Thoughts on English Language Learning

In the world of multiple intelligences, linguistics is NOT one of mine. However, I try to pay attention to any dialogue on language acquisition or management of English Language Learners (ELL). After many years of listening to proponents for bilingual education, full immersion, or sheltered immersion programs, I have designed a couple of hybrid models for 1st year ELL students.

The first, CharterAmericas creates a community center based charter school that assimilates the speaker of limited English with a very strong primary language. The program celebrates the intersection of the cultures of the Americas and provides a combination of bilingual and sheltered immersion learning. Further, it seeks to engage the local community in a shared value of multilingual language fluency.

The second, a Cultural Studies program, focuses on native language instruction of topics across the curriculum to students with very little understanding of English and significant gaps in knowledge from very significant absenteeism. In this latter program, the goal for students is to achieve foundation content knowledge and improve skill in language arts while studying their own culture and native tongue.

Common themes with both programs include…

  • Strong language arts studies in the student’s native language
  • English taught as a foreign language credit
  • Emphasis on native language for new academic content, English instruction for rehearsal of familiar concepts
  • Living arts content in English with vocabulary training and hands-on learning opportunities

Option 1: A charter school that serves as a one-year intensive academic transition program for newcomers with modest English proficiency. The school is part of a community center that serves the extended family as they adjust to life in an English-speaking world.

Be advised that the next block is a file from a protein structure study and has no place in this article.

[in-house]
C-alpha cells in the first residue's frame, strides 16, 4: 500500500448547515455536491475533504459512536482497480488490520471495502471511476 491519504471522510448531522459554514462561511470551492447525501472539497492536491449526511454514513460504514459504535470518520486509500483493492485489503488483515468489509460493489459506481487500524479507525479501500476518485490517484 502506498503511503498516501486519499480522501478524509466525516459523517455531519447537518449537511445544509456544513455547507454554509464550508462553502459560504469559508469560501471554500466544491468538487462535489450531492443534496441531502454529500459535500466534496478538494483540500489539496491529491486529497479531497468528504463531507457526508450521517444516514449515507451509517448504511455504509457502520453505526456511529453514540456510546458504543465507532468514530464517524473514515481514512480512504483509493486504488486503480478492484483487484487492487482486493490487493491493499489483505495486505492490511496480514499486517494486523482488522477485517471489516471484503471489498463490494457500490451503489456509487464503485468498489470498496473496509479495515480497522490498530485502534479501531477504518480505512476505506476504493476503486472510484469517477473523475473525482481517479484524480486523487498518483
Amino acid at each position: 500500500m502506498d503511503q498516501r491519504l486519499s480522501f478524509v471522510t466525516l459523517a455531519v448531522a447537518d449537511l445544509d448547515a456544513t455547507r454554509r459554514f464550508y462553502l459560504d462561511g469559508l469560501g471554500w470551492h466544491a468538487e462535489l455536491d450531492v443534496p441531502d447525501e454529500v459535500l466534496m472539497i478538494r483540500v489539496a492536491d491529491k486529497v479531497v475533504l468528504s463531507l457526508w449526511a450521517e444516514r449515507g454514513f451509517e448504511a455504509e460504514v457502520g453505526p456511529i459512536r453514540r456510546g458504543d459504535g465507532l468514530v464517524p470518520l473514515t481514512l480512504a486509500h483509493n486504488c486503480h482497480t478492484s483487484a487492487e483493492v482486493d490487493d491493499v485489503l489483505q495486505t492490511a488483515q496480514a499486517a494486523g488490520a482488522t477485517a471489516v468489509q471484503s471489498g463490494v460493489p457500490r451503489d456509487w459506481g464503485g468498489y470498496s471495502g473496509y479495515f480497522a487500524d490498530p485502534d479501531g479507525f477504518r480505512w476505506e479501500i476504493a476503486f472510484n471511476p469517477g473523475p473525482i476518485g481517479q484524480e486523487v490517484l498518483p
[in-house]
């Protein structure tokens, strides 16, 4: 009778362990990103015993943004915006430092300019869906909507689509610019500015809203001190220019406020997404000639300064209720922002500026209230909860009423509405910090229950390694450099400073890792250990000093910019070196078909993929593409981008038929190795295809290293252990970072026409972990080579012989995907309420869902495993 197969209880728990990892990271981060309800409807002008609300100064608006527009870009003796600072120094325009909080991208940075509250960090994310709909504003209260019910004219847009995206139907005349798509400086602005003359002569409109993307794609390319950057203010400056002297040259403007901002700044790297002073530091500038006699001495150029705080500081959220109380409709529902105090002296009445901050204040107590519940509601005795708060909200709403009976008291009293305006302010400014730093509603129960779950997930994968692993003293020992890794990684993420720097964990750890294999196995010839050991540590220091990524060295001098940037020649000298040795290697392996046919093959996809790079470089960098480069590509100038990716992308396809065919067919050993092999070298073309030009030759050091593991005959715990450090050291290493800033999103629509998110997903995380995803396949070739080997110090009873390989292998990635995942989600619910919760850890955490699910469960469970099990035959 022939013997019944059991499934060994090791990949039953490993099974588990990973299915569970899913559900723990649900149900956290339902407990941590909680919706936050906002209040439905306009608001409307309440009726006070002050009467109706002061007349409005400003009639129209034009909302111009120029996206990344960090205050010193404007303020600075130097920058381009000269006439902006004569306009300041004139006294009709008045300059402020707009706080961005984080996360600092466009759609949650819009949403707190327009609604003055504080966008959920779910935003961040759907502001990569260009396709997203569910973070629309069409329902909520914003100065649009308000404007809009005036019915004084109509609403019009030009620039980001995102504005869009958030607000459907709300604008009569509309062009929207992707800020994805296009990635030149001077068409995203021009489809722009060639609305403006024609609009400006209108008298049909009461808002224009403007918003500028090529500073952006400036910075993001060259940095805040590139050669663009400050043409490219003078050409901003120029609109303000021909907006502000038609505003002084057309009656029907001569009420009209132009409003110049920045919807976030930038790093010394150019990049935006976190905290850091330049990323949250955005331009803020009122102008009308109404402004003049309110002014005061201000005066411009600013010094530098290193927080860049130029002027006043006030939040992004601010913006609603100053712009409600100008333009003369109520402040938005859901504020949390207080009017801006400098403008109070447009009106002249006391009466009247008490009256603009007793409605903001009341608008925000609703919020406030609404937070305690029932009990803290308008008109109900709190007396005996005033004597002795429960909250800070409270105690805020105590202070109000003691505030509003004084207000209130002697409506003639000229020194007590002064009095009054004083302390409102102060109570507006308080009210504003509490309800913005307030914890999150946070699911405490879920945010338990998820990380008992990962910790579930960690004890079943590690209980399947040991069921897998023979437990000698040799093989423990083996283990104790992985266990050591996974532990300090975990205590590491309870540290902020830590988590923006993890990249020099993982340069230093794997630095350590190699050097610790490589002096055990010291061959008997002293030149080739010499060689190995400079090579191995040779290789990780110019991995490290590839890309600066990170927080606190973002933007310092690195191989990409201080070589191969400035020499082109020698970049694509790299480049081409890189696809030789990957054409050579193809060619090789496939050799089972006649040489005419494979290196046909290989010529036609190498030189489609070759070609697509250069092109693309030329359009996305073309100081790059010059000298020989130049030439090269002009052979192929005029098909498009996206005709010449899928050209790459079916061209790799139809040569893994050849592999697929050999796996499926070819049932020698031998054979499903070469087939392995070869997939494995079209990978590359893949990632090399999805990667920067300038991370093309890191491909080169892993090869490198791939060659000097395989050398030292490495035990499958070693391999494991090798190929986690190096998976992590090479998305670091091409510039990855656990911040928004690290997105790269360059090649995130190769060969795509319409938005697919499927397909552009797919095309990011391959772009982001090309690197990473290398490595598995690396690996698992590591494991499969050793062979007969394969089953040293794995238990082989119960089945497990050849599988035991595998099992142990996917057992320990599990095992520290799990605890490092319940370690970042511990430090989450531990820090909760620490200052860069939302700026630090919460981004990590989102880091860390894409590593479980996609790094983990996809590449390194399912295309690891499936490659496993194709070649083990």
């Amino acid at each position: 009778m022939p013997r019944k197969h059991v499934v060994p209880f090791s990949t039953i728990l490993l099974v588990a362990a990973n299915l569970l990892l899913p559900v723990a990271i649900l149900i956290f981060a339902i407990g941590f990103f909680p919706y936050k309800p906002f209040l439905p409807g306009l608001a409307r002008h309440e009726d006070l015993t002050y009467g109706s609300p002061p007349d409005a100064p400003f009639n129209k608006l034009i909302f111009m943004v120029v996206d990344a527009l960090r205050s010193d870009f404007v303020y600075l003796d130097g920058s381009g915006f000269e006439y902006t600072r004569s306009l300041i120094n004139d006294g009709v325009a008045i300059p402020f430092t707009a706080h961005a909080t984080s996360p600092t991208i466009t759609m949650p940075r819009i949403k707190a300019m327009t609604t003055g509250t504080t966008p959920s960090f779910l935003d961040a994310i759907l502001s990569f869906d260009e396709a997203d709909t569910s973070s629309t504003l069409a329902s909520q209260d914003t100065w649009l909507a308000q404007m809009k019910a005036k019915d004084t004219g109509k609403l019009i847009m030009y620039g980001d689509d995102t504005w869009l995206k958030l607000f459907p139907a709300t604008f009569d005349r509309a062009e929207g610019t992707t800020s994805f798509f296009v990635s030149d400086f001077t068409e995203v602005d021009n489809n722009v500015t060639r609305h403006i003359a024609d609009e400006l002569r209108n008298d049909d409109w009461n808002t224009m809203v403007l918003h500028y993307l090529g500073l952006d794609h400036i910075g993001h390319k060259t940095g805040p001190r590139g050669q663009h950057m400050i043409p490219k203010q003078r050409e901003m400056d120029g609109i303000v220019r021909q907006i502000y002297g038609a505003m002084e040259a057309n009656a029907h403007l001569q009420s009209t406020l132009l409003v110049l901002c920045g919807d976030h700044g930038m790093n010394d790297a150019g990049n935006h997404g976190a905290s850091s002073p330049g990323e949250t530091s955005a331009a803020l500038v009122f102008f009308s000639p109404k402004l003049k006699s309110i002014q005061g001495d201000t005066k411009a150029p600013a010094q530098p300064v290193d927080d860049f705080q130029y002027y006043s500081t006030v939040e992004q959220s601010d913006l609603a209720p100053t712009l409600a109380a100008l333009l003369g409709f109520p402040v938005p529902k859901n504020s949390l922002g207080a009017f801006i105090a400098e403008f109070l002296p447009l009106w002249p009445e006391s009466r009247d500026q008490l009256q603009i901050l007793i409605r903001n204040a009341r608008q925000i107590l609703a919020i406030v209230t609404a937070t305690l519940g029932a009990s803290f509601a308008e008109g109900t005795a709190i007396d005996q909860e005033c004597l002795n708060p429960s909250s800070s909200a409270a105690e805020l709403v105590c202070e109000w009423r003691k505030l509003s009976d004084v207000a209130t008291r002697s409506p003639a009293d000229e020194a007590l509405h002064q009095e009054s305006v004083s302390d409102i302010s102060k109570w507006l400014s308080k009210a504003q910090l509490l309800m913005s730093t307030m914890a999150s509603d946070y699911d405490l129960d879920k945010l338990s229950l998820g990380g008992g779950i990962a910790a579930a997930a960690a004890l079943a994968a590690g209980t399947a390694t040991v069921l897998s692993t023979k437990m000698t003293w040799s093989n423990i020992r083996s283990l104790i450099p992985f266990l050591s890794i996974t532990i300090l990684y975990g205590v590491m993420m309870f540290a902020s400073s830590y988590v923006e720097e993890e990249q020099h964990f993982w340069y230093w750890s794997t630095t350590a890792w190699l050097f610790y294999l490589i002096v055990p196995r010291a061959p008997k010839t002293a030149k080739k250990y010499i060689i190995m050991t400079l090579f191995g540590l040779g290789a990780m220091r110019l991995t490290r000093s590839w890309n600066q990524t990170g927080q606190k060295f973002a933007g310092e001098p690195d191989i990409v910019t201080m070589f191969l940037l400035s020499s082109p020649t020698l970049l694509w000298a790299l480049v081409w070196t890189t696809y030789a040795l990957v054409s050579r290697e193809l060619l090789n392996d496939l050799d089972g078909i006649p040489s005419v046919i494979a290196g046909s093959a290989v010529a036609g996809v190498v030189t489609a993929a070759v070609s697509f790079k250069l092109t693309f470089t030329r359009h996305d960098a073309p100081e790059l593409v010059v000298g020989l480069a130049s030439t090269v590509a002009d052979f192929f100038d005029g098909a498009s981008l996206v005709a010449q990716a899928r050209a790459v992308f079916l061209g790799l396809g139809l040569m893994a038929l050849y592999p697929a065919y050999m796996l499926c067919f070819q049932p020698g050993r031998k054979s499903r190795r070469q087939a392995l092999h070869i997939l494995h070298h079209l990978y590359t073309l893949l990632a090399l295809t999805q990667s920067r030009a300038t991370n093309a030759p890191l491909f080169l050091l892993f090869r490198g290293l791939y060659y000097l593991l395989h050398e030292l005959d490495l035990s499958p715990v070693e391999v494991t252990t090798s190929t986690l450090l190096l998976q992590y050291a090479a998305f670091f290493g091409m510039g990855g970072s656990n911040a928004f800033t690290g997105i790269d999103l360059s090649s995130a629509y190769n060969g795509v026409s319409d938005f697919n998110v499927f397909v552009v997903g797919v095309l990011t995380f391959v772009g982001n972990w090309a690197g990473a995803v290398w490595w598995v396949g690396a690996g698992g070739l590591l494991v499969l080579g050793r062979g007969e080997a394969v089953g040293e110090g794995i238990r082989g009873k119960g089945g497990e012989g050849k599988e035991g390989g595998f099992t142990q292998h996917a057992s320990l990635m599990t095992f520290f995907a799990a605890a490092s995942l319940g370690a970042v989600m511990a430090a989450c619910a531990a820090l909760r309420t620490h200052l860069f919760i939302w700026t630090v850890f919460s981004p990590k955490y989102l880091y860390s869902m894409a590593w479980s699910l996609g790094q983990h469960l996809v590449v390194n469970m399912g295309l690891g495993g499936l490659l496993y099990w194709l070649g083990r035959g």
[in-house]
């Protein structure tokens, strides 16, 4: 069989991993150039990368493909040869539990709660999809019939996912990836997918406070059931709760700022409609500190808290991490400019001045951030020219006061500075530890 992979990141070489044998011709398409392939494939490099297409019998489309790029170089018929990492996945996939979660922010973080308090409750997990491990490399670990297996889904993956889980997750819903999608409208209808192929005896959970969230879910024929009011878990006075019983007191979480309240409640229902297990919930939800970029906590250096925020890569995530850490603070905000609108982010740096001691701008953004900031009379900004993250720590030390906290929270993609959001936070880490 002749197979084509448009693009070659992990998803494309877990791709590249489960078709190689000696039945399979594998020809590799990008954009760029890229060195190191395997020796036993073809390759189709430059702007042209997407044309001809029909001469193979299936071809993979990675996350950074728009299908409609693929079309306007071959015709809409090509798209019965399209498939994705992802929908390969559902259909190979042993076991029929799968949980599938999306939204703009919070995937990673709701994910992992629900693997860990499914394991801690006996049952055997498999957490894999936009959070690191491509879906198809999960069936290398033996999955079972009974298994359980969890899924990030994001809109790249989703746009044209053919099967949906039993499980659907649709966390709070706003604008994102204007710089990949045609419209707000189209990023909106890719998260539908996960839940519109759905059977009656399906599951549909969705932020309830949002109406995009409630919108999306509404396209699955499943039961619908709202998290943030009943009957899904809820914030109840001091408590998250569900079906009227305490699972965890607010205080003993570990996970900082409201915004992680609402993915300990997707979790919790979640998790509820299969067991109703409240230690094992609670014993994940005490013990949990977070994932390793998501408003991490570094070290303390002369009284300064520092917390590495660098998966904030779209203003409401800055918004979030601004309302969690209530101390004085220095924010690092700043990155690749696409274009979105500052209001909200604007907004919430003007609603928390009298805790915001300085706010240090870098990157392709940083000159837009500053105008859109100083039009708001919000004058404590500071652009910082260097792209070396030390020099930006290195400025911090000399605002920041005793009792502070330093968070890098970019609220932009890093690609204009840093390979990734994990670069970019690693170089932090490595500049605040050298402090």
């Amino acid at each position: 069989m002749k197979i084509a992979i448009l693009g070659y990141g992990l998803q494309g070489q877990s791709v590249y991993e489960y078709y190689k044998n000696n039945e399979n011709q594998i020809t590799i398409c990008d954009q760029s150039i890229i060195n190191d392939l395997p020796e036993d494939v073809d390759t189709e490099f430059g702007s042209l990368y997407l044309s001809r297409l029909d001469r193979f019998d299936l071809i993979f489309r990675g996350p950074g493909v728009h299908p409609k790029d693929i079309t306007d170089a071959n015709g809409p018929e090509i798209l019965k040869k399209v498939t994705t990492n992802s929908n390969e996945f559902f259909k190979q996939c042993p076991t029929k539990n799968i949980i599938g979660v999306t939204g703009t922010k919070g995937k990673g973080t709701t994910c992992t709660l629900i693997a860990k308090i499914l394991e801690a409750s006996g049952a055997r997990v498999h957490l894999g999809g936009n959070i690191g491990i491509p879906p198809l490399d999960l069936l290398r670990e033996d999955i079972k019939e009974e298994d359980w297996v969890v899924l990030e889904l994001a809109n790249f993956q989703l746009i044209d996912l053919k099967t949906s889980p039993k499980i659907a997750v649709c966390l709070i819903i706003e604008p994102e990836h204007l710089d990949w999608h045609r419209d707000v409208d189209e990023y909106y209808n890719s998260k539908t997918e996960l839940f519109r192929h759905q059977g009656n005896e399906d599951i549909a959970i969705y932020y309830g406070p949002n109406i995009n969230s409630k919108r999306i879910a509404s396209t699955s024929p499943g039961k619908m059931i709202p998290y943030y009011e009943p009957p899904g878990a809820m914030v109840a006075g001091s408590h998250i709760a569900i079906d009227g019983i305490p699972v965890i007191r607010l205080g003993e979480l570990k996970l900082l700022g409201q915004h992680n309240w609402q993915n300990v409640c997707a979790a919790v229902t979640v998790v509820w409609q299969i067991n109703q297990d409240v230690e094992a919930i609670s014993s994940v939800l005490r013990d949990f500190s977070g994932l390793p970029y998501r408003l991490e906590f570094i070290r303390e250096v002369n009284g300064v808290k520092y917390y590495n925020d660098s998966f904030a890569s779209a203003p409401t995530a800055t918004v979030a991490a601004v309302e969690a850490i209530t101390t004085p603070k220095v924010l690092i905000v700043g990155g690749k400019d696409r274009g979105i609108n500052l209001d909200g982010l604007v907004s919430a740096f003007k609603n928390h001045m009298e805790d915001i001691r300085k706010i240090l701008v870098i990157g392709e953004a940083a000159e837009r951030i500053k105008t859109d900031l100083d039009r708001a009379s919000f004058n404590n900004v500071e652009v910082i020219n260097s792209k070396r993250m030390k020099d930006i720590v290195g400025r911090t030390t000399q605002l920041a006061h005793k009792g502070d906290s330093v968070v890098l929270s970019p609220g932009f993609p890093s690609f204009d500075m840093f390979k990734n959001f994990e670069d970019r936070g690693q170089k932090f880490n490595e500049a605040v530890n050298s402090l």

Languages of the Americas, Year 1 ELL program 

Language Arts – Primary language at grade level with learning standards comparable to ELA. This course is intended to develop deep knowledge and appreciation of reading with comprehension, writing by genre with appropriate mechanics, and vocabulary growth in the students’ native language.

Co-teaching at Grade level with interpreter – in English + primary language translations with after-school tutoring in primary language

  • Math
  • Social Studies
  • Science

Electives – bilingual with English vocabulary learning standards, oral and written assessments, and performance tasks for content

  • English I as a Foreign Language credit
  • The Arts – fine art, music, drama, dance
  • Living Arts – Culinary arts, fashion, woodworking, handyman
  • Technology – Keyboarding, Office Software, Graphics, Web Design,
  • Health and Physical Education

Community links

  • Lifelong learning – tutoring support after program completion
  • Whole family success planning (ESL, career counseling and training, adult education)
  • Leadership series – multilingual lectures, debates, cultural events
  • Part-time interpreters from community
  • Feeder schools in local district
  • Universities with cultural links – Latino and/or Caribbean studies
  • Performance series – student and community productions
  • Support services – counseling, health links  

Languages supported

  • Creole
  • English
  • French
  • Portuguese
  • Spanish

April 6, 2011 at 4:08 PM 2 comments